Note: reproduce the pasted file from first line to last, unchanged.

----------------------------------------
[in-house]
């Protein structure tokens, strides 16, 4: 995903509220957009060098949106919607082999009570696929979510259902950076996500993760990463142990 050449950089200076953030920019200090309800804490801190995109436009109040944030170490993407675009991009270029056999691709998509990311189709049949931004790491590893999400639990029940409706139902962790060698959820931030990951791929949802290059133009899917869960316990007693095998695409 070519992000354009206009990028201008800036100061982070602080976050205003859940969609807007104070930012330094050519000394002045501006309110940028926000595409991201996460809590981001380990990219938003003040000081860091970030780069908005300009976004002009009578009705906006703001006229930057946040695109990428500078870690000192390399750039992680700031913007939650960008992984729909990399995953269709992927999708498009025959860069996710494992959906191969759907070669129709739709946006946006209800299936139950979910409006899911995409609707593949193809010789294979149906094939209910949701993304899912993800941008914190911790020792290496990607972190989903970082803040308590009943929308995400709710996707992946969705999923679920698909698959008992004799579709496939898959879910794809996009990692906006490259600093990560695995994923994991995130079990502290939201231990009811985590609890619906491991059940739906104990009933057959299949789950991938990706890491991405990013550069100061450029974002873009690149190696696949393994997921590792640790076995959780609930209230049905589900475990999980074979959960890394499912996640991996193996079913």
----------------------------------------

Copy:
[in-house]
């Protein structure tokens, strides 16, 4: 995903509220957009060098949106919607082999009570696929979510259902950076996500993760990463142990 050449950089200076953030920019200090309800804490801190995109436009109040944030170490993407675009991009270029056999691709998509990311189709049949931004790491590893999400639990029940409706139902962790060698959820931030990951791929949802290059133009899917869960316990007693095998695409 070519992000354009206009990028201008800036100061982070602080976050205003859940969609807007104070930012330094050519000394002045501006309110940028926000595409991201996460809590981001380990990219938003003040000081860091970030780069908005300009976004002009009578009705906006703001006229930057946040695109990428500078870690000192390399750039992680700031913007939650960008992984729909990399995953269709992927999708498009025959860069996710494992959906191969759907070669129709739709946006946006209800299936139950979910409006899911995409609707593949193809010789294979149906094939209910949701993304899912993800941008914190911790020792290496990607972190989903970082803040308590009943929308995400709710996707992946969705999923679920698909698959008992004799579709496939898959879910794809996009990692906006490259600093990560695995994923994991995130079990502290939201231990009811985590609890619906491991059940739906104990009933057959299949789950991938990706890491991405990013550069100061450029974002873009690149190696696949393994997921590792640790076995959780609930209230049905589900475990999980074979959960890394499912996640991996193996079913």